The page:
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Re: [3.1.1] Re: GCC performance regression - its memset!


> This looks to be an endian issue.
> 
> Some code:
> ------------- CUT ----------------
> #include <stdio.h>
> 
> void foo(void *x, int y)
>    {
>    __builtin_memset(x, 0, y);
>    }
> 
> int main()
>    {
>    int x[2] = { 0x5a5a5a5a, 0x5a5a5a5a };
>    printf("%08X %08X\n", x[0], x[1]);
>    foo(x, 5);
>    printf("%08X %08X\n", x[0], x[1]);
>    return 0;
>    }
> ------------- CUT ----------------
> 
> Let's try this on x86:
> 
> 5A5A5A5A 5A5A5A5A
> 00000000 5A5A5A00
> 
> And again on SPARC:
> 
> 5A5A5A5A 5A5A5A5A
> 00000000 005A5A5A
> 
> where it comes out what you expect, at least if you expect what I expect
> (or something...)
> 
> And, honestly, I'm not sure if this is how it's supposed to be or not.
> What are the rules for doing a memset across part of an object? Certainly,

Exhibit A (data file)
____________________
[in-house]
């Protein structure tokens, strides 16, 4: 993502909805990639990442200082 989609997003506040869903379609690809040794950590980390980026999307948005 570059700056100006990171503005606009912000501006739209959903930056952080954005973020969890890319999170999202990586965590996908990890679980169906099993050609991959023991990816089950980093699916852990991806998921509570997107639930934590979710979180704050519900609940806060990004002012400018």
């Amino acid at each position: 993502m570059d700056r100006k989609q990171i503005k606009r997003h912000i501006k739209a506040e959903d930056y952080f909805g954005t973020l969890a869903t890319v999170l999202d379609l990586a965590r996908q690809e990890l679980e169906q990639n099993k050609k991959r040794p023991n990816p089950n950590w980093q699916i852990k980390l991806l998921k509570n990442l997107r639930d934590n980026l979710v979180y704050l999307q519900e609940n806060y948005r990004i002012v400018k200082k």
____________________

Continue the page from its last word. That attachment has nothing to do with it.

> in both cases it sets 5 bytes to zero, and those bytes are contiguous in
> memory. The thing is, I can't imagine how you could actually change this on
> x86 to work like it does on a big-endian machine, because you would have to
> know the size of the type involved.
> 
> HTH,
>   -Jack
> 

Actually, the failure occurs with gcc-3.1 on x86 when compiling with -O2.
I would expect the following output from your example:

5A5A5A5A 5A5A5A5A
00000000 5A5A5A5A

Only the first 4 bytes are set...

- Glen Nakamura


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